And, amazingly, you’re in the middle of one of America’s most populated regions because this could only be the Midewin (mi-Day-win) National Tallgrass Prairie, the largest piece of contiguous open space in the Chicago metropolitan area, located just an hour’s drive from the heart of the Windy City. Read more »
Smokejumpers join the search for Asian longhorned beetles.
Smokejumpers are a unique breed. They are people who are willing to jump, really parachute, out of an aircraft to provide a quick attack on forest fires. While smokejumpers are highly trained, experienced firefighters, they are also expert tree climbers. These firefighters usually work in rugged terrain, but travel all over the country to fight fires. Recently they traveled to Tate Township, Ohio to fight a fire of a different kind.
In April, the U.S. Forest Service sent smokejumpers to help the USDA’s Animal and Plant Health Inspection Service (APHIS) combat the Asian longhorned beetle (ALB) by climbing trees in Tate Township, Ohio, about 40 minutes outside of Cincinnati. The beetle is destroying trees in this area and the goal is to find infested tree quickly before the insect starts to emerge in May as adult beetles from the inside infested trees. Read more »
Wild blue phlox (phlox divaricata) - Wild blue phlox is a native wildflower commonly encountered on the Mark Twain National Forest. Photo credit: Larry Stritch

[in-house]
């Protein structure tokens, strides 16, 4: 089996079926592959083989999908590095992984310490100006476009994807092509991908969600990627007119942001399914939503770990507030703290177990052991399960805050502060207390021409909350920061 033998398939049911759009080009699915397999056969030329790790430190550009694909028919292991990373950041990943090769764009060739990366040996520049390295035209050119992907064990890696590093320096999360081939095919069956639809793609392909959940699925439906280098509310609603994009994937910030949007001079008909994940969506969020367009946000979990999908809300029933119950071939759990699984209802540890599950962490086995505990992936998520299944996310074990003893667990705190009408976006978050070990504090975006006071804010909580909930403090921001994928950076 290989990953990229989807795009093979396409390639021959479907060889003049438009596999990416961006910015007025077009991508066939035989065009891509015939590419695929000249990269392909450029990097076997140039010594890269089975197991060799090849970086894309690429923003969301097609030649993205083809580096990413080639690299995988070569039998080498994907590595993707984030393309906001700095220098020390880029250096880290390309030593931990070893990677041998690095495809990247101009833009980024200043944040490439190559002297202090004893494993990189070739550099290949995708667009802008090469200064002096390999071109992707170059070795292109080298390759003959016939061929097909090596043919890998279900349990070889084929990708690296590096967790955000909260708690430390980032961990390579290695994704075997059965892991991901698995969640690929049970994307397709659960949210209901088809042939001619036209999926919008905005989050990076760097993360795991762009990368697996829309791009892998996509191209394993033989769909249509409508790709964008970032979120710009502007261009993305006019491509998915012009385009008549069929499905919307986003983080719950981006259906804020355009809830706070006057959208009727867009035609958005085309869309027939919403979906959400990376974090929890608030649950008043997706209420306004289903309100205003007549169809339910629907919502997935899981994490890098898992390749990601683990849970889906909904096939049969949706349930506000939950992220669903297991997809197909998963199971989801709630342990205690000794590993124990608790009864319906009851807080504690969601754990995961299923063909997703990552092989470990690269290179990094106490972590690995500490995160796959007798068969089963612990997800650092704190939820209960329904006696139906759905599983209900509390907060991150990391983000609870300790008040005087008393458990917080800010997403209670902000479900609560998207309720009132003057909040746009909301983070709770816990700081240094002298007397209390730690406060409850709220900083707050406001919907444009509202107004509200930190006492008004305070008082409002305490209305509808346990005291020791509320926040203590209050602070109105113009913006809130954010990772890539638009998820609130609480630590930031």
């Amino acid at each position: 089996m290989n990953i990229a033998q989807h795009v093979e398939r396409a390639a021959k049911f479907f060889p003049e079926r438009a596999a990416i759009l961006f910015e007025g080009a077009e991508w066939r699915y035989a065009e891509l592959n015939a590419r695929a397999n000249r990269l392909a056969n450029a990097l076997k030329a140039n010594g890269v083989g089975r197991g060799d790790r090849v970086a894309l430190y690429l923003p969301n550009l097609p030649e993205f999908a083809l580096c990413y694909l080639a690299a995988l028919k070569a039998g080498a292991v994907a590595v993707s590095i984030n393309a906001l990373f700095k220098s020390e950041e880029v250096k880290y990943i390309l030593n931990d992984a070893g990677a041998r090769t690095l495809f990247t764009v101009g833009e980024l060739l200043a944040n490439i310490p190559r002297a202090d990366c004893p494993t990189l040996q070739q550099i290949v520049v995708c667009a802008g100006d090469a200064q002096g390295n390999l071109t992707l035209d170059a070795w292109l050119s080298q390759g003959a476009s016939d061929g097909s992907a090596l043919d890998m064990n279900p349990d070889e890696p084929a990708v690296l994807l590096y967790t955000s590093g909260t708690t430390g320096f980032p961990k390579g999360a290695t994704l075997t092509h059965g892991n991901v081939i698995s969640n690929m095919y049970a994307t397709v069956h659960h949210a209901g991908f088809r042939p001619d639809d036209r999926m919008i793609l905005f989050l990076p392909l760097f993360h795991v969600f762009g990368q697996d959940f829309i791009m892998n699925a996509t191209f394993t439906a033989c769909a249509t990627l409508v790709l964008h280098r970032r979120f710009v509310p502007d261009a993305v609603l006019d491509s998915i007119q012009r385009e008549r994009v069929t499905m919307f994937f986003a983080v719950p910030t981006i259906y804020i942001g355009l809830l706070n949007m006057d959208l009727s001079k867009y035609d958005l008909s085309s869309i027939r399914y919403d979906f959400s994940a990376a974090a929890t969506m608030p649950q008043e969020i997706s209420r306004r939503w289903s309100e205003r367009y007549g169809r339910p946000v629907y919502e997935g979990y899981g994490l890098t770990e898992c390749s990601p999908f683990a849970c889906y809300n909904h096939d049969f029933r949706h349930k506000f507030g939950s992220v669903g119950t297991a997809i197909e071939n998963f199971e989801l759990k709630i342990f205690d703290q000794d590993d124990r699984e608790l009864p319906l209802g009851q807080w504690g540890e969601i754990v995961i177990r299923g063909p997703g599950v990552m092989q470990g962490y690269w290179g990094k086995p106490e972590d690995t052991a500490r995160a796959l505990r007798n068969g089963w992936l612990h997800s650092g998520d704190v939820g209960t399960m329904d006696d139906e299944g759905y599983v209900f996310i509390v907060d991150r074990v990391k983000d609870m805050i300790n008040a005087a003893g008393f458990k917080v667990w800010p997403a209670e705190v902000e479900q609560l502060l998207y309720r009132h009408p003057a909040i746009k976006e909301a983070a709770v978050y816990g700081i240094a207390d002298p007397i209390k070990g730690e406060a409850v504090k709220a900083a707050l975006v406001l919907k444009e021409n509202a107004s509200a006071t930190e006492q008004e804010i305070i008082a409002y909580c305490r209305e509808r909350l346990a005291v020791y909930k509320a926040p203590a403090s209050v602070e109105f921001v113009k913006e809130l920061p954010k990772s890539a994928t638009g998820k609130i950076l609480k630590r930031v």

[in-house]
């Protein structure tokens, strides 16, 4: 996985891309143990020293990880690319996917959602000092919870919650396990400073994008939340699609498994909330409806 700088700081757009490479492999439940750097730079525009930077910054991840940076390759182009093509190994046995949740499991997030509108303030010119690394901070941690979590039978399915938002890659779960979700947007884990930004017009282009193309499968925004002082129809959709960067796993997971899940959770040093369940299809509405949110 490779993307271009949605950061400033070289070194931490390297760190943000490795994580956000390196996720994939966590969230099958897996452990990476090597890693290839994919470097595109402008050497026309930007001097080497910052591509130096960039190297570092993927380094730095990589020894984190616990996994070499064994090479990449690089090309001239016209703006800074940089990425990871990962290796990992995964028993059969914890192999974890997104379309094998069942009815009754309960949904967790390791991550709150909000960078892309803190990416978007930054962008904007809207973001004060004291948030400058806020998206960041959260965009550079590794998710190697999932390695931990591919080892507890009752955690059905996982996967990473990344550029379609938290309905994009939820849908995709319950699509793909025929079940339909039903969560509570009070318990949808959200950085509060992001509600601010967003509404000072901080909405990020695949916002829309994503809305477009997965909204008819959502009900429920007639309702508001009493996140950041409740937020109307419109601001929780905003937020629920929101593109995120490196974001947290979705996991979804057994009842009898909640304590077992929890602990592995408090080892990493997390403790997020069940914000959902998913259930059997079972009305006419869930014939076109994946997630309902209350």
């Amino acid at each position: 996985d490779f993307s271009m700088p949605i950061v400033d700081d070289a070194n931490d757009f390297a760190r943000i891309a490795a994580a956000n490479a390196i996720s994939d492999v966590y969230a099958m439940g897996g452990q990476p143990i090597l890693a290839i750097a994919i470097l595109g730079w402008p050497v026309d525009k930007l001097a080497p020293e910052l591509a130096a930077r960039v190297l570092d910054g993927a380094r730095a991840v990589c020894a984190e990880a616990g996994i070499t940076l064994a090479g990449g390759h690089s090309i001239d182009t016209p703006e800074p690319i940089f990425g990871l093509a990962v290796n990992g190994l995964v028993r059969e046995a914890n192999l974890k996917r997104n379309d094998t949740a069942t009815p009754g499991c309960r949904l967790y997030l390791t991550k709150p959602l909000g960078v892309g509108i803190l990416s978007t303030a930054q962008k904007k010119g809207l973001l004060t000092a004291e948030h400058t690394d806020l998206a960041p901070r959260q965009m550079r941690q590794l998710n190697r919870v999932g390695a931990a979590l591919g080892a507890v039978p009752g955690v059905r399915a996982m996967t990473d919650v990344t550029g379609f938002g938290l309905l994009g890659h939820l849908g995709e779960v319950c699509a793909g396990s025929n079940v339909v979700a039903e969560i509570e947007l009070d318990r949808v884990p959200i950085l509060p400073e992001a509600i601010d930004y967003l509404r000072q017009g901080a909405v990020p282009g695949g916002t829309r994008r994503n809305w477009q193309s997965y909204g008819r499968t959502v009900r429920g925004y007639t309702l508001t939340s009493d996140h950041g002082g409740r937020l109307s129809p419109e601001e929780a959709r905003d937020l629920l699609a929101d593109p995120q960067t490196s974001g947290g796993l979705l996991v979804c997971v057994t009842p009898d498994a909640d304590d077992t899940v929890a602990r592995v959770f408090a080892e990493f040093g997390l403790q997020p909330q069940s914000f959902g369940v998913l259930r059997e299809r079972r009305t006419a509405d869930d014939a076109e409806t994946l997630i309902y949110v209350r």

Hiking along the peaceful Greer Spring Trail in the Mark Twain National Forest the pathway is decorated with abundant wildflowers in bloom—vibrant yellow trout lily, Jacob’s ladder and white harbinger of spring. Look up and you may see Indian pipe, bird’s-foot violet, and firepink scattered along the ridgetops.
The reward for your near-mile-long hike is a specular view of Greer Spring, Missouri’s second largest spring. Through the mist you will find beautiful smooth waters cascading over rocks and plentiful ferns and mosses. Bishop’s cap, Ebony spleenwort, and wild columbine are scattered along the dolomite cliffs that surround the spring. Following the spring’s path you will find horned pondweed, elodea, and waterthread pondweed. Read more »
Summer clouds dance over the Miller Hills on the Thunder Basin National Grasslands. Forest Service photo by Christi Painter
Many know about America’s Great Plains, the vast, far-as-you-can-see mostly flat lands in the country’s interior west of the Mississippi River and east of the Rocky Mountains, consisting of prairie, steppe and grasslands. The 20 national grasslands and the Midewin National Tallgrass Prairie are part of this heartland tapestry, rich in stories about history, ecological health, business and job opportunities, adventures in recreation, and now—part of the U.S. Forest Service’s urgent mission to conserve open space.
During America’s westward expansion in the 1800s, a once teeming herd of bison was largely eliminated as ranchers, soldiers, prospectors and railroad builders pushed back the last frontier. The Homestead Act of 1862 brought almost six million settlers who replaced grass with crops more beneficial to their economic aspirations. Read more »